After seeing an ad in the local newspaper for an “auto tech” teacher position at a high school, James Smith applied. He had 30 years experience working at General Motors as well as a Bachelor’s degree in automotive and heavy equipment repair. During his interview with the superintendent responsible for hiring, she said to him, “you’re 64, how much longer are you going to work?” Mr. Smith responded that he was in good health and planned to work for many years yet. Other candidates also interviewed for the position. One 42 year-old individual, who knew the superintendent for many years, had children in the district, and had experience was given the chance to observe classes and work as a substitute teacher. Mr. Smith was only invited to observe a class.
The retiring auto tech teacher wrote an email about the 42 year-old candidate. He praised him and suggested, “I think a young instructor will be a great asset to the automotive program.” This teacher also noted that the younger applicant’s recent experience as a substitute teacher meant he knew what it was like in the classroom, and “[h]e seems to have the respect of the students.” The younger applicant was selected.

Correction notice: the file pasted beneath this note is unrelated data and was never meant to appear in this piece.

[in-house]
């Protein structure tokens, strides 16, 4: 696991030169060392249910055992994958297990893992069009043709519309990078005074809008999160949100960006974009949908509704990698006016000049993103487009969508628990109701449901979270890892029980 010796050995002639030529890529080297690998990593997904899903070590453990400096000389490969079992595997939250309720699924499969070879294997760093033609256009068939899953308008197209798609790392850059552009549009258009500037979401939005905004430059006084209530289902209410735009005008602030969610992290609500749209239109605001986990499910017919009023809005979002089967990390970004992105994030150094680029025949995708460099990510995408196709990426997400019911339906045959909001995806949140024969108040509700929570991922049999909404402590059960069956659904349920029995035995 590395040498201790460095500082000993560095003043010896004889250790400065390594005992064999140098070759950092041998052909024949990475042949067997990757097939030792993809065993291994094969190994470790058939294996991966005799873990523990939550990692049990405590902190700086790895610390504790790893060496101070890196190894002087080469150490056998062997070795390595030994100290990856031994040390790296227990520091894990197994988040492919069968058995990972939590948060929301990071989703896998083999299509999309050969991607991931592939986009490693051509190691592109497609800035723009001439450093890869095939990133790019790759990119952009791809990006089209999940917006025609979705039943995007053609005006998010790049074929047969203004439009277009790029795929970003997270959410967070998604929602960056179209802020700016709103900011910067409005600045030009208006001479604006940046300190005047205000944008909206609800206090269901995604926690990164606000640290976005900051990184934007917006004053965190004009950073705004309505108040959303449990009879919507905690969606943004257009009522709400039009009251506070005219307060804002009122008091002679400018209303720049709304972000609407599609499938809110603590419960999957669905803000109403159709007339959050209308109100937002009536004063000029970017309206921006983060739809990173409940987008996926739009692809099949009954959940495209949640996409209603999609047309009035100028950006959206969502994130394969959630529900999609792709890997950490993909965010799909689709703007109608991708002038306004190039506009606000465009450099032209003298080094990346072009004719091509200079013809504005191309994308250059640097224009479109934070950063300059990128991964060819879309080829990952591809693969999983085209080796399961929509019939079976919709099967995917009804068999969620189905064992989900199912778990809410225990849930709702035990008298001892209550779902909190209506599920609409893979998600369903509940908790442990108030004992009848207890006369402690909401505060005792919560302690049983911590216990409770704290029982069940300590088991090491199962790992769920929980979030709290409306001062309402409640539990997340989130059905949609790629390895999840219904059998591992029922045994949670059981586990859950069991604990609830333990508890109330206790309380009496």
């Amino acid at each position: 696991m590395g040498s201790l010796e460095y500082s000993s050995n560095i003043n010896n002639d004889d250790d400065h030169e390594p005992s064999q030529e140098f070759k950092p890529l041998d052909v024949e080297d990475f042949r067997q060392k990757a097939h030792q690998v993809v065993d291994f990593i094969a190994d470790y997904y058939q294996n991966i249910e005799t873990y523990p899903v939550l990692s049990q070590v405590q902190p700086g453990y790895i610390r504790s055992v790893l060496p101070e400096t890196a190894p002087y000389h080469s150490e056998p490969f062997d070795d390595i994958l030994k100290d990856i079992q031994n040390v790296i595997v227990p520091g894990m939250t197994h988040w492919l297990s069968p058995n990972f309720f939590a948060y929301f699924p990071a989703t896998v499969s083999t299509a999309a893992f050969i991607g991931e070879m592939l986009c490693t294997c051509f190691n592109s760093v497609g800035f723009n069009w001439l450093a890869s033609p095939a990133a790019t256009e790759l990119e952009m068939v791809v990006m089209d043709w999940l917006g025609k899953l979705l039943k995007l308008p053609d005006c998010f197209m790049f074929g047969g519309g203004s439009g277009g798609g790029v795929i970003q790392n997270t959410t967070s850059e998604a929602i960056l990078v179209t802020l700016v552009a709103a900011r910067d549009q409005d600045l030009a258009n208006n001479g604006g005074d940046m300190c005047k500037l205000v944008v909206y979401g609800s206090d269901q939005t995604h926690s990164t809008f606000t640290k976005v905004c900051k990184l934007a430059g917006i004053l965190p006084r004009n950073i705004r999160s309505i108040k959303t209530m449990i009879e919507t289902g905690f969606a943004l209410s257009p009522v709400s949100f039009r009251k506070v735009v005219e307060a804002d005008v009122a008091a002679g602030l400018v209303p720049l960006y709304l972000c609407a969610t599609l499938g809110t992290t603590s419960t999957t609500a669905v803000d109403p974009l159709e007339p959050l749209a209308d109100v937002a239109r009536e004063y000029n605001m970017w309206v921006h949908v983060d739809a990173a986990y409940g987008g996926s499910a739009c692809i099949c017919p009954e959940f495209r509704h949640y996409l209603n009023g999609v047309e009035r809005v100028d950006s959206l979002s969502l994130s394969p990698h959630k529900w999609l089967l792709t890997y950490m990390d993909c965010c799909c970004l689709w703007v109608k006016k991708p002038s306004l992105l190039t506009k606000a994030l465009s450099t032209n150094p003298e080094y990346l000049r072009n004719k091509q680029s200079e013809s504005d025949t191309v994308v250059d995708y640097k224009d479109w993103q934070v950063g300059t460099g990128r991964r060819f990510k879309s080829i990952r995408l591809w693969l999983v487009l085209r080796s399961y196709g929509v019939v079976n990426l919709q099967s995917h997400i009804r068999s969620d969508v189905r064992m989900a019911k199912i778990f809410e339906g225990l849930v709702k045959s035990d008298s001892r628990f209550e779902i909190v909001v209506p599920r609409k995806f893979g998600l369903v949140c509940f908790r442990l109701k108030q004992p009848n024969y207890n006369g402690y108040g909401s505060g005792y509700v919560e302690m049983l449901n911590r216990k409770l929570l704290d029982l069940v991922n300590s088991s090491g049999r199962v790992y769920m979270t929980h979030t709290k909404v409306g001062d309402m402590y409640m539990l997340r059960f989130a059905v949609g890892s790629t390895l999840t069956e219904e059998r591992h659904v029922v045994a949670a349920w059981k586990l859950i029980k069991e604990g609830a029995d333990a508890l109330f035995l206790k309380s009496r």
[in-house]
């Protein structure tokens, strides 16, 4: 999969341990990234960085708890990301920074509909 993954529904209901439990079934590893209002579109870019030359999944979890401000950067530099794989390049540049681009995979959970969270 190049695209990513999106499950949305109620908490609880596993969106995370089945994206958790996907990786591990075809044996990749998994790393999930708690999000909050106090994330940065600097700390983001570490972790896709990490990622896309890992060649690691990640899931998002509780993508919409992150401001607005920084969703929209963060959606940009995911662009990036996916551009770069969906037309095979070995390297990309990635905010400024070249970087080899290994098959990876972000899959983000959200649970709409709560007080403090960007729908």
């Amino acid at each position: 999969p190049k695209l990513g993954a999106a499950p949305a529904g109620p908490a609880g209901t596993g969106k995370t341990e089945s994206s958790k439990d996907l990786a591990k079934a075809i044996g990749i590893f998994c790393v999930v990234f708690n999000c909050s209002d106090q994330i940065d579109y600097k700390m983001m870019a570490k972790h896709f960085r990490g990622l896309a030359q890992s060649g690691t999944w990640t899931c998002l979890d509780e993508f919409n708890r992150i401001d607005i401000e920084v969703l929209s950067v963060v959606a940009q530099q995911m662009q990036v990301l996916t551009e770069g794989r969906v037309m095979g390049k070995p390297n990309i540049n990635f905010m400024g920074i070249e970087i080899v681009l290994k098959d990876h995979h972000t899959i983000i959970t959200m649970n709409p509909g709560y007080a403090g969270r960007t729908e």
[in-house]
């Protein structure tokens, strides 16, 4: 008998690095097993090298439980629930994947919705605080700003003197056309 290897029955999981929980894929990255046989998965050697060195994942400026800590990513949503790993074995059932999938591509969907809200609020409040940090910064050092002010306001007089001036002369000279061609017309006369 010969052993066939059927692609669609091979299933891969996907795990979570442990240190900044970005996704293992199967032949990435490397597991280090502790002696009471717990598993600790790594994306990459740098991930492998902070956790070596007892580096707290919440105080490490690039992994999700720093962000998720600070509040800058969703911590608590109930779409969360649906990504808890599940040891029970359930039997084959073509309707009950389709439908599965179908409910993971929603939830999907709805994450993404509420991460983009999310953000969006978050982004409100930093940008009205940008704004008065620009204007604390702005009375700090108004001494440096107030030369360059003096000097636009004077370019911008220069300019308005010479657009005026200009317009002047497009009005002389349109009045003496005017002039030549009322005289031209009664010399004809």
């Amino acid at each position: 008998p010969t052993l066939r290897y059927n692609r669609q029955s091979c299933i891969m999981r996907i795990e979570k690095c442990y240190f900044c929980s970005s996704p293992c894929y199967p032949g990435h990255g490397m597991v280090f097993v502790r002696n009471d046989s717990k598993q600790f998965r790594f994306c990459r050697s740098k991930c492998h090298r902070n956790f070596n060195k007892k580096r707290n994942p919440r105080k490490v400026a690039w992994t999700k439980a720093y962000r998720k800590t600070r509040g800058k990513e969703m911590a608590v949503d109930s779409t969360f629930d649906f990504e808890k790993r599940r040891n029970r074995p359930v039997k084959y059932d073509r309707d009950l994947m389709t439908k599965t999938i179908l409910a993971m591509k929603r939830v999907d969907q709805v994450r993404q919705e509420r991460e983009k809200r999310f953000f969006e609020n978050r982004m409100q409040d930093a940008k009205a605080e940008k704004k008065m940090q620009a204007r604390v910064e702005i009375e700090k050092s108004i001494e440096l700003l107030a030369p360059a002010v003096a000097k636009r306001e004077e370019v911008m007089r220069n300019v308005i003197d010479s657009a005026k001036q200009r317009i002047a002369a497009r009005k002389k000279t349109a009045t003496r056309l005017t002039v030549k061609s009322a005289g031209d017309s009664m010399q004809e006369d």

Mr. Smith sued under the Age Discrimination in Employment Act (“ADEA”). The federal trial court found that the statement made by the superintendent was direct evidence of age discrimination. She made the statement as the decision-maker during their only meeting when the school district was seeking to fill a position. The evidence of discrimination was bolstered by the email from the retiring teacher referring to the “younger” candidate. The third candidate was also allegedly asked about his age. The case will proceed to trial.